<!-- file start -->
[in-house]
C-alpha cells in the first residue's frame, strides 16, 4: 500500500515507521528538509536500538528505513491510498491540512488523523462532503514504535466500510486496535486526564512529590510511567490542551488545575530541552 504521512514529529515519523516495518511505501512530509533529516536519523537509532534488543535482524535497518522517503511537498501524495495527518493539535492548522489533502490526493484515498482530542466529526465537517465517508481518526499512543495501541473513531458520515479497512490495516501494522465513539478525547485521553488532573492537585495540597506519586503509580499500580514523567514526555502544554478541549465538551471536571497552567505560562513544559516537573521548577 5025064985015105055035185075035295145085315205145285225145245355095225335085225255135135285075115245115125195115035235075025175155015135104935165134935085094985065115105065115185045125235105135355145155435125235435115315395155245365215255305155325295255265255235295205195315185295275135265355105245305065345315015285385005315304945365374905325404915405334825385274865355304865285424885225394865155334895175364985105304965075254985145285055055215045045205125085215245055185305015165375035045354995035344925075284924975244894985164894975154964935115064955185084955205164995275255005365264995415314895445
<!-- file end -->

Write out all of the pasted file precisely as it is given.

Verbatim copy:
[in-house]
C-alpha cells in the first residue's frame, strides 16, 4: 500500500515507521528538509536500538528505513491510498491540512488523523462532503514504535466500510486496535486526564512529590510511567490542551488545575530541552 504521512514529529515519523516495518511505501512530509533529516536519523537509532534488543535482524535497518522517503511537498501524495495527518493539535492548522489533502490526493484515498482530542466529526465537517465517508481518526499512543495501541473513531458520515479497512490495516501494522465513539478525547485521553488532573492537585495540597506519586503509580499500580514523567514526555502544554478541549465538551471536571497552567505560562513544559516537573521548577 5025064985015105055035185075035295145085315205145285225145245355095225335085225255135135285075115245115125195115035235075025175155015135104935165134935085094985065115105065115185045125235105135355145155435125235435115315395155245365215255305155325295255265255235295205195315185295275135265355105245305065345315015285385005315304945365374905325404915405334825385274865355304865285424885225394865155334895175364985105304965075254985145285055055215045045205125085215245055185305015165375035045354995035344925075284924975244894985164894975154964935115064955185084955205164995275255005365264995415314895445